Australian cryptocurrency Horizon State collapses under lawsuit from founder Oren Alazraki
The sun has gone down on Australian cryptocurrency project Horizon State.
Horizon State, an Australian blockchain voting platform, has abruptly collapsed as the team behind it has decided to shut down the project. The announcement was first made in the Horizon State Telegram group.
Prices of the Horizon State token (HST) collapsed correspondingly, dropping 50% as the news broke, and going from 99.5% below its all time high to 99.75% below its all time high.
The gist of the announcement is that there's a legal case against Horizon State and the cost of defending against it would bankrupt the company.
The announcement reads:
What's the lawsuit about?
Initially it was theorised that regulatory concerns caught up to Horizon State following its relatively restrained $1.4 million ICO in 2017. But since then it's emerged that there is a case being brought against Horizon State by former CEO Oren Alazraki, according to court filings.
The crux of the case appears to be an alleged breach of terms and conditions by Horizon State under Fair Work.
Out of nowhere
The collapse comes shortly after Horizon State was nominated for an Australian "Blockies" award, and just days after it announced the appointment of since-departed founder Jamie Skella as an adviser to the project.
These moves suggest that the collapse and lawsuit came as a genuine surprise to Horizon State, Skella notes.
I didn’t return to the company; I joined their new advisory board. Of course, it makes little sense to form a team of advisors, only to shutter the company days later, so I can only assume this outcome was abrupt and genuinely unexpected by Andy and Nimo.
— Jamie Skella (@JamieSkella) August 19, 2019
Others are more suspicious and point at factors such as the token price drop prior to the announcement as evidence of foul play.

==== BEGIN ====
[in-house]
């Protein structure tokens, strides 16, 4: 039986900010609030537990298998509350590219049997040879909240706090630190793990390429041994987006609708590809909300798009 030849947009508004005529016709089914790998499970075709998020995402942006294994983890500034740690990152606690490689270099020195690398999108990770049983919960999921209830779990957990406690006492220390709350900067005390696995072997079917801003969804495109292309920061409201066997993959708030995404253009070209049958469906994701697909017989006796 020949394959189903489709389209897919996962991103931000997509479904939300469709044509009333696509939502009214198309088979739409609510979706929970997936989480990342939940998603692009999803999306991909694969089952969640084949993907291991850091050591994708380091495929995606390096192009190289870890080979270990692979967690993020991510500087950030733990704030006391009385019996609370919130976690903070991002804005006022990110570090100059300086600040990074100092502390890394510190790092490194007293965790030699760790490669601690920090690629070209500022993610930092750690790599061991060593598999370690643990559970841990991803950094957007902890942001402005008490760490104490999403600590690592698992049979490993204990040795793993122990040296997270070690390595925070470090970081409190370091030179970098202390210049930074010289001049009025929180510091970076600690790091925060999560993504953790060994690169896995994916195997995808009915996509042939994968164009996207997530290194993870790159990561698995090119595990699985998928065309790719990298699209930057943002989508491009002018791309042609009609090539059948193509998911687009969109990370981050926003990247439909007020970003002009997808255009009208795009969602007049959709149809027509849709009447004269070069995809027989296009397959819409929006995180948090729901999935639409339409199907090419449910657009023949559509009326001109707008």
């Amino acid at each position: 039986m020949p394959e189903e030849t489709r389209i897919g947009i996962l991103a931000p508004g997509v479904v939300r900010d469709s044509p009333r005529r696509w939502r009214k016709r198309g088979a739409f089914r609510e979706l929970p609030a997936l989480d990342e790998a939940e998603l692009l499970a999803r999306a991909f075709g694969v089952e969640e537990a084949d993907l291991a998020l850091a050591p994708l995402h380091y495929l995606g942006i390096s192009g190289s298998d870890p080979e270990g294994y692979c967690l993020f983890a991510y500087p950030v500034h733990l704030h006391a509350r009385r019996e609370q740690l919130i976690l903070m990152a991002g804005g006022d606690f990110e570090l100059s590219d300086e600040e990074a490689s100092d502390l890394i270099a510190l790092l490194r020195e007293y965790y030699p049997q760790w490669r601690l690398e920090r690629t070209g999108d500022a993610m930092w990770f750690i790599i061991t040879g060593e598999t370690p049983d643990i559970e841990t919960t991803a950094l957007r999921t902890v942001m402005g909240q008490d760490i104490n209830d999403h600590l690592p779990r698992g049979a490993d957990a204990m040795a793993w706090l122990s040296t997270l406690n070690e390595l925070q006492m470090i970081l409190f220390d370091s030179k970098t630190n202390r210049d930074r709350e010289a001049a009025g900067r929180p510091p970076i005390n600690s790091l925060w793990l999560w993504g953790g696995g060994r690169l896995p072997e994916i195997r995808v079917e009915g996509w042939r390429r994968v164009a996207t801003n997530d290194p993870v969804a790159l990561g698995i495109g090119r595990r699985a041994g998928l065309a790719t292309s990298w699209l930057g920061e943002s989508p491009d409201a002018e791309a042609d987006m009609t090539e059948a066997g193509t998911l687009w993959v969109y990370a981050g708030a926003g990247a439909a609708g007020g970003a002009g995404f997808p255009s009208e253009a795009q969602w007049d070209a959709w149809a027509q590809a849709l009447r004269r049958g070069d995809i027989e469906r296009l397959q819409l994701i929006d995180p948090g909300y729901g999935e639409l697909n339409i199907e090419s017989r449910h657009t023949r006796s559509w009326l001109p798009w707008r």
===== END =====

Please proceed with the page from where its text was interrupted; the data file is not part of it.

In the end, the way some people regarded HST as an investment rather than a functional product, may serve as an example of the issues that can arise when mixing cryptocurrency with traditional business models that demand revenue.
Opinion: Mixing business and pleasure
At its heart, Horizon State was a decision-making service. Its customers are the companies, governments and other institutions that want to pop open a can of democracy for the purposes of making a transparent and fair decision.
The goal of Horizon State as a business was to attract these paying customers, who could either pay with their own HST tokens or pay with local currency for Horizon State to make the purchase on their behalf.
An influx of customers would then allow the HST token to enter the system in various ways, and some token consumption was required in order to participate in the decision-making process or launch a decision. According to a Horizon State article published just weeks before the collapse, the tokens entering the system would be variously burnt, seeded among communities and generally worked around the place.
Some of the potential issues with this model, which commentators and Horizon State have gone back on at various points, include:
- That the token isn't strictly necessary to the operation of Horizon State. The same business model could exist without having its own token.
- The fair value of the token would naturally trend to zero if all customers pay with fiat currency, as it would eventually lead to the consolidation of HST tokens in the possession of Horizon State.
- The core decision-making service that Horizon State provides could theoretically be replicated with a series of smart contracts, letting organisations DIY their own votes.
Hindsight is obviously 20/20, but these days it's relatively easy to look at the HST ICO through the lens of a security sale. The token may not have been strictly necessary in the strictest sense of the word, and the funds raised were used to build the company so it could eventually release a revenue-generating product. And if the ICO tokens were purchased by someone who genuinely intended to use the product as intended, it would be to the detriment of Horizon State's future revenue.
The situation has echoes of the concerns the ASX raised around existing companies issuing tokens, and how token sales can risk undermining a company's viability.
Horizon State may have met an abrupt and premature end, but as a product of cryptocurrency's awkward in-between years, it's likely the sun would have set on it someday.
Horizon State is survived by several dozen angry token holders, and its mildly-tarnished but undeniably cool name could be up for grabs soon.
Disclosure: The author holds BNB, BTC at the time of writing.